The European Commission's anti-competition division has opened two formal investigations into Motorola Mobility after complaints from Apple and Microsoft about how it uses its patents against them.
The commission said in a canned statement that it wants to figure out if Motorola Mobility has "abusively, and in contravention of commitments it gave to standard-setting organisations, used certain of its standard essential patents to distort competition in the internal market in breach of EU antitrust rules".
In particular, investigators want to assess if by trying to get injunctions against big Apple and Microsoft products like iPads and Xboxes on the basis of standards-essential patents, Motorola Mobility has gone back on its commitments to be fair, reasonable and non-discriminatory (FRAND).
"Motorola gave such FRAND commitments to the relevant standard setting organisations, when the second and third generation ("2G" and "3G") mobile and wireless telecommunications system standards, the H.264 video compression standard and the standards for wireless local area network (WLAN) technologies were adopted," the commission said.
"In order to guarantee undistorted competition and to reap the positive economic effects of standardisation it is important that FRAND commitments be fully honoured by the companies concerned."
Motorola said that it would "work closely with the EC to resolve the matter".
"MMI is confident that a thorough investigation will demonstrate that it has honoured its FRAND obligations and complied with antitrust laws," the company said in an emailed statement.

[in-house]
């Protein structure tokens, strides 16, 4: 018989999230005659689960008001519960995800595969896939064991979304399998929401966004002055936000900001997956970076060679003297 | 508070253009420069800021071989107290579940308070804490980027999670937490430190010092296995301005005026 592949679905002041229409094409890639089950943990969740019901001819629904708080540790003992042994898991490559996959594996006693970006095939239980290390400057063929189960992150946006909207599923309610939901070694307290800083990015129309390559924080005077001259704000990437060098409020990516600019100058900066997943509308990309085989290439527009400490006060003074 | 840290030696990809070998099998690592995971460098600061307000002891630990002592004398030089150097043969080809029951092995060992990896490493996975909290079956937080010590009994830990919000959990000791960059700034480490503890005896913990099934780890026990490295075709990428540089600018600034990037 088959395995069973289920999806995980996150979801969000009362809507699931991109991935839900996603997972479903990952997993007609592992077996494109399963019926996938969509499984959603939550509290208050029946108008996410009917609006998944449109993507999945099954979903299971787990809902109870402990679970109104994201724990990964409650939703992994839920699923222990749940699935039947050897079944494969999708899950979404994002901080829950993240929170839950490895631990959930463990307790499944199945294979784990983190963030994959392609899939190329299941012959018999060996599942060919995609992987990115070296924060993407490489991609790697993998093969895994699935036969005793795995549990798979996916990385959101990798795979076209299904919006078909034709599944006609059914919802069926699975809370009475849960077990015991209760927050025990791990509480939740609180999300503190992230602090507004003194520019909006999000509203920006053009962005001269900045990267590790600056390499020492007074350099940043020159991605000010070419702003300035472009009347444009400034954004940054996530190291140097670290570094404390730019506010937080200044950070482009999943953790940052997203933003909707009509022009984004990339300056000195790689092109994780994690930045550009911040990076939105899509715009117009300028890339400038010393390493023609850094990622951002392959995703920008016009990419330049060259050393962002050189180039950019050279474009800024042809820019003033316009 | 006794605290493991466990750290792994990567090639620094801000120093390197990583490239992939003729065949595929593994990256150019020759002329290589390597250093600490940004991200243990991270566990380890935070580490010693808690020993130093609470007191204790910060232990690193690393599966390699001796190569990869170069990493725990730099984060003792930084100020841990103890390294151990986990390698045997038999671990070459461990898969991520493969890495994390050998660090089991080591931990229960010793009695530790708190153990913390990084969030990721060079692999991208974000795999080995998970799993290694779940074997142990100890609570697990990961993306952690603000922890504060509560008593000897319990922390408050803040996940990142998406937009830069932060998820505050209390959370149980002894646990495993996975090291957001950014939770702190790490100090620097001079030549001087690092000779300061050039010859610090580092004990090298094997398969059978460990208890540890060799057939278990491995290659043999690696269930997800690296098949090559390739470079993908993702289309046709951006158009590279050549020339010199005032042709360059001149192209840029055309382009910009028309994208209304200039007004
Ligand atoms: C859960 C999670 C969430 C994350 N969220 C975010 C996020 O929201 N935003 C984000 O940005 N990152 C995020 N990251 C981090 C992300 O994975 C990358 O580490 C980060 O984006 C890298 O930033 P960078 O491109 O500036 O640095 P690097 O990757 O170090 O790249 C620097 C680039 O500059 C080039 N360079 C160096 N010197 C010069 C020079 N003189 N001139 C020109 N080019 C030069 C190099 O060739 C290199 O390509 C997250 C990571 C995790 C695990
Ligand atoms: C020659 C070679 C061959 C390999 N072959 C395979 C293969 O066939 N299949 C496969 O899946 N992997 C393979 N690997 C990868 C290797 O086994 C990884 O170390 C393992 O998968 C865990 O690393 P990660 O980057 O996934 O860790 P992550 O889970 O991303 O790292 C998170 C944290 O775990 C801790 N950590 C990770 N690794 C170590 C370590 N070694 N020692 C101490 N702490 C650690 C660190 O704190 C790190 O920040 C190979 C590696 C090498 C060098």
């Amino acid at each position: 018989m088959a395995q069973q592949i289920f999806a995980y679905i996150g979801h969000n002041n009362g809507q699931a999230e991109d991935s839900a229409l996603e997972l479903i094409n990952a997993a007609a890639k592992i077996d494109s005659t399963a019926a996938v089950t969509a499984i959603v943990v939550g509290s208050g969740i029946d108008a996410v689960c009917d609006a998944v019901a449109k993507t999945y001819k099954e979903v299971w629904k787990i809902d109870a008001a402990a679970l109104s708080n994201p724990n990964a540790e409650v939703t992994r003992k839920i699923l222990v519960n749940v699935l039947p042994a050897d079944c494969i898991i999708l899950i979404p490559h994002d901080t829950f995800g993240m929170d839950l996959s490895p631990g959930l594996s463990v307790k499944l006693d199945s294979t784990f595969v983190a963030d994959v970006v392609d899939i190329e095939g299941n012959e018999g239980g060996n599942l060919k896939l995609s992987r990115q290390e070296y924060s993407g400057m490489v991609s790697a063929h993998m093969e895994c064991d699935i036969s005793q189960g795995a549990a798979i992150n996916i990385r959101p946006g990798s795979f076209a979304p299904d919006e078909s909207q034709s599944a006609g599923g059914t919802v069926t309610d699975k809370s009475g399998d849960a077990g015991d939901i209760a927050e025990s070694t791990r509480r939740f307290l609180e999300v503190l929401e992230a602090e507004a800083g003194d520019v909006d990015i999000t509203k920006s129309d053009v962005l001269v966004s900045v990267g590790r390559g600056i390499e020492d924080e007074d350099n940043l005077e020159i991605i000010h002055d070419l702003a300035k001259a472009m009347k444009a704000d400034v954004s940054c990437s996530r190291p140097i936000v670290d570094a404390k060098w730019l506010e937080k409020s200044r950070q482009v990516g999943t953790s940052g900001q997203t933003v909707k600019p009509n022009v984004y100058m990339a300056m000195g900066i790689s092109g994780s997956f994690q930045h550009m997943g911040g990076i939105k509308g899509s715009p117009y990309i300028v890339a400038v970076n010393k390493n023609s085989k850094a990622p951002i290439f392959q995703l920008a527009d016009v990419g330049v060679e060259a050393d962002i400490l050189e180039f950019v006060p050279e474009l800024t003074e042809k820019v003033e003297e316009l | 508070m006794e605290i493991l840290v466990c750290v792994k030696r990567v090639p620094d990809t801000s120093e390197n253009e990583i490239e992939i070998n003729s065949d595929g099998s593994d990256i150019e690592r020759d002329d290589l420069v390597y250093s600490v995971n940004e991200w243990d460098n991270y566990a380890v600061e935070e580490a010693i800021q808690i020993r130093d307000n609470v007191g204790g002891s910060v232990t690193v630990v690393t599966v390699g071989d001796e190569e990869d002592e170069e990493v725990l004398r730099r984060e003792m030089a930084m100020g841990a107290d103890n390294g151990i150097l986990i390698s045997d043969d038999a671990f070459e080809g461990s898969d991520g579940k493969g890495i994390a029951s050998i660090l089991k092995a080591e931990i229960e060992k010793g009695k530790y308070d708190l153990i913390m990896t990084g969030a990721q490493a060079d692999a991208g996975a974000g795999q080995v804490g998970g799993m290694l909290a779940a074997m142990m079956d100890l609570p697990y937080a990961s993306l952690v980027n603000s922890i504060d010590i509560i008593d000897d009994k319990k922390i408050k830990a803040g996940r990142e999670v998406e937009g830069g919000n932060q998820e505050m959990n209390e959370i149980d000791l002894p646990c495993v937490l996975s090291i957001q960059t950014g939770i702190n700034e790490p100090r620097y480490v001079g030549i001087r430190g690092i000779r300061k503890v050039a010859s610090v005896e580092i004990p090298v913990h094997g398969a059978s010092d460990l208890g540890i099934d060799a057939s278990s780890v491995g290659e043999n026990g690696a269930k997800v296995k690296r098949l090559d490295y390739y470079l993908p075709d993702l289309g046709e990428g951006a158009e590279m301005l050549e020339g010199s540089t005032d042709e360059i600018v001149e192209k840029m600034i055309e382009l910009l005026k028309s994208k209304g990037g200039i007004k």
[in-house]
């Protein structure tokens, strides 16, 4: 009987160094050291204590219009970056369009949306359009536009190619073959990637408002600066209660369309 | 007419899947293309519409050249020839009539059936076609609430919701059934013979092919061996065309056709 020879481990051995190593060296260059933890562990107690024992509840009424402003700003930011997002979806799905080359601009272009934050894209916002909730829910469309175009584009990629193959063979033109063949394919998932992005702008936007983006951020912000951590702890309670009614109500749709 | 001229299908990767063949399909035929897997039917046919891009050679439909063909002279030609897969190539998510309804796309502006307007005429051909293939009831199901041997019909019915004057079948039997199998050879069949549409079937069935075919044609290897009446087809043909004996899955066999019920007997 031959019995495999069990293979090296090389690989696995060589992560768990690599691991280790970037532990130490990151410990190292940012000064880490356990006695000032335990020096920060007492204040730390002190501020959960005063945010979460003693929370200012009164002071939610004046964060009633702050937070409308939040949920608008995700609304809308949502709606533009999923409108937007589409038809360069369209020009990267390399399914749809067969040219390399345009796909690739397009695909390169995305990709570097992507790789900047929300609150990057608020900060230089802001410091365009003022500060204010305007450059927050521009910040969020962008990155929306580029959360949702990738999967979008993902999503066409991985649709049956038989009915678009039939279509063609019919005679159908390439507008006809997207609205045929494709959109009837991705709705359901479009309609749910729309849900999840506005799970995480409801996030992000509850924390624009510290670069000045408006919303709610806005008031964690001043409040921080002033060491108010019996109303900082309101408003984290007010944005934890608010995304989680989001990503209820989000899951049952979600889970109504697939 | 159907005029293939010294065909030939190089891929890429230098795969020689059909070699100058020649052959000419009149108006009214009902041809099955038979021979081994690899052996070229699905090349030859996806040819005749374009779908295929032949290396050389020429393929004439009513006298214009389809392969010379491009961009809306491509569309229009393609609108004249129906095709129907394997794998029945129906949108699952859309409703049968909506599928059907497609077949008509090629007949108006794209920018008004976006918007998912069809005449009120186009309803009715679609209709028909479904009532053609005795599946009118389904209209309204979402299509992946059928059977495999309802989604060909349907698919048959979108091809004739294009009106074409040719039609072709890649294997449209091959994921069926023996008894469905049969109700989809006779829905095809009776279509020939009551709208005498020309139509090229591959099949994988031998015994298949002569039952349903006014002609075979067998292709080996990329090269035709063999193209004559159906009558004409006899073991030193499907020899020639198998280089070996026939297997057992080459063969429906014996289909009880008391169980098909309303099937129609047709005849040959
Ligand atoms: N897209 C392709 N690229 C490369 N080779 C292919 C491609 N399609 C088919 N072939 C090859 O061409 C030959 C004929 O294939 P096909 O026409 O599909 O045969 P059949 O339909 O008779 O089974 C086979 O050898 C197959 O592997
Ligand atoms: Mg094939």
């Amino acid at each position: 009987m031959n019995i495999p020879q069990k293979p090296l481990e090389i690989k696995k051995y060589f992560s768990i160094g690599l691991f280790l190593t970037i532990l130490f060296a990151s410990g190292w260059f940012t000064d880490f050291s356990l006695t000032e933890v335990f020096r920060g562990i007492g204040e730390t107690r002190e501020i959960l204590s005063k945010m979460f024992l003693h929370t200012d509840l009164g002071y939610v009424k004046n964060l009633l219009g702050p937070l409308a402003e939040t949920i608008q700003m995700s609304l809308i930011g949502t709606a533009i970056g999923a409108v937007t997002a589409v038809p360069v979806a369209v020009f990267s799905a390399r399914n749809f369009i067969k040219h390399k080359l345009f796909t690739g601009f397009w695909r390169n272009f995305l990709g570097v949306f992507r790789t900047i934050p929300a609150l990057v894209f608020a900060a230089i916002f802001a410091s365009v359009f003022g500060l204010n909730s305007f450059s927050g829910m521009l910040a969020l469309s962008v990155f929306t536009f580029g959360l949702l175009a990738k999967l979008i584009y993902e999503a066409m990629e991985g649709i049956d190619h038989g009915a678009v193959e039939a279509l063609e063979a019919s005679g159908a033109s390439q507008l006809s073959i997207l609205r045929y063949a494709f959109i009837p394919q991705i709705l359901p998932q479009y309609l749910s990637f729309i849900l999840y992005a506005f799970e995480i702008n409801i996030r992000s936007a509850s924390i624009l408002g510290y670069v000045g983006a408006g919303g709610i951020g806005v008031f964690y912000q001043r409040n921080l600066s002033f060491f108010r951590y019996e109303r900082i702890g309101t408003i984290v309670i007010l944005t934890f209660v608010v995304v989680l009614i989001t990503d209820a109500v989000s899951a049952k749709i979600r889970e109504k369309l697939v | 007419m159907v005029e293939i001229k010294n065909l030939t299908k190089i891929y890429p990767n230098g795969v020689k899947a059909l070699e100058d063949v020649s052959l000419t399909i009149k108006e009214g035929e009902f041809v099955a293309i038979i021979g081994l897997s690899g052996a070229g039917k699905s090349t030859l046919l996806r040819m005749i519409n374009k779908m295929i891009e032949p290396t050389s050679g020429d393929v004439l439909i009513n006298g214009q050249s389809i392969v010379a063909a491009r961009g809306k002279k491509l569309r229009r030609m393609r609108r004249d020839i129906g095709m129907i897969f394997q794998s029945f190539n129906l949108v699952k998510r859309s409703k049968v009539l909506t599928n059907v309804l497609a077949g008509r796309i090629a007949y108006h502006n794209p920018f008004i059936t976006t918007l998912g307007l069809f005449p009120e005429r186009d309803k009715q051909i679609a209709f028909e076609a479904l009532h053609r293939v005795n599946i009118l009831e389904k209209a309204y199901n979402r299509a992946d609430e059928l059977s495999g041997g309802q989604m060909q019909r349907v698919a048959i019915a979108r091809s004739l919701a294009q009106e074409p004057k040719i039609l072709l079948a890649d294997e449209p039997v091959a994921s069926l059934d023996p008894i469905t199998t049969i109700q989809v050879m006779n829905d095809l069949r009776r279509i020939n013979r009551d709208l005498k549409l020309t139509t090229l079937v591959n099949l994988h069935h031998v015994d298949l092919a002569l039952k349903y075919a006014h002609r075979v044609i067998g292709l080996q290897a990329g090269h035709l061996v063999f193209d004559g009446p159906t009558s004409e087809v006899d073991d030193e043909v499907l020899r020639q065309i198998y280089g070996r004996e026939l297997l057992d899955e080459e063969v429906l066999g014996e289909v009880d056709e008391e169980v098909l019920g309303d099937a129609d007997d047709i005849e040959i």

Apple and Microsoft say Motorola Mobility has only offered unfair terms in the licensing deals it is required to broker, demanding far too much cash or too many of their patents in return for its intellectual property. Motorola Mobility maintains that Apple and others were offered agreements and yet refused them, so it had no choice but to sort things out in court. The EC said it would also be looking into these allegations.
It's interesting timing for the probe since Motorola and Microsoft are awaiting the outcome of a lawsuit the smartphone-maker brought against Redmond in Germany over patents for the H.264 video codec standard.
Microsoft, fearing Motorola could win an injunction against its software, has asked a US judge to intervene because such a banning order would unfairly impinge on a separate case in a Washington court, where Microsoft is seeking a worldwide licensing deal with Motorola.
And yesterday, Microsoft admitted it is shifting its European software distribution hub out of Germany and into The Netherlands, blaming Motorola for forcing its hand.
The antitrust probe joins the EC's investigation into Samsung, launched at the end of January this year, which is looking into the same issues of standards-essential patents and FRAND obligations. ®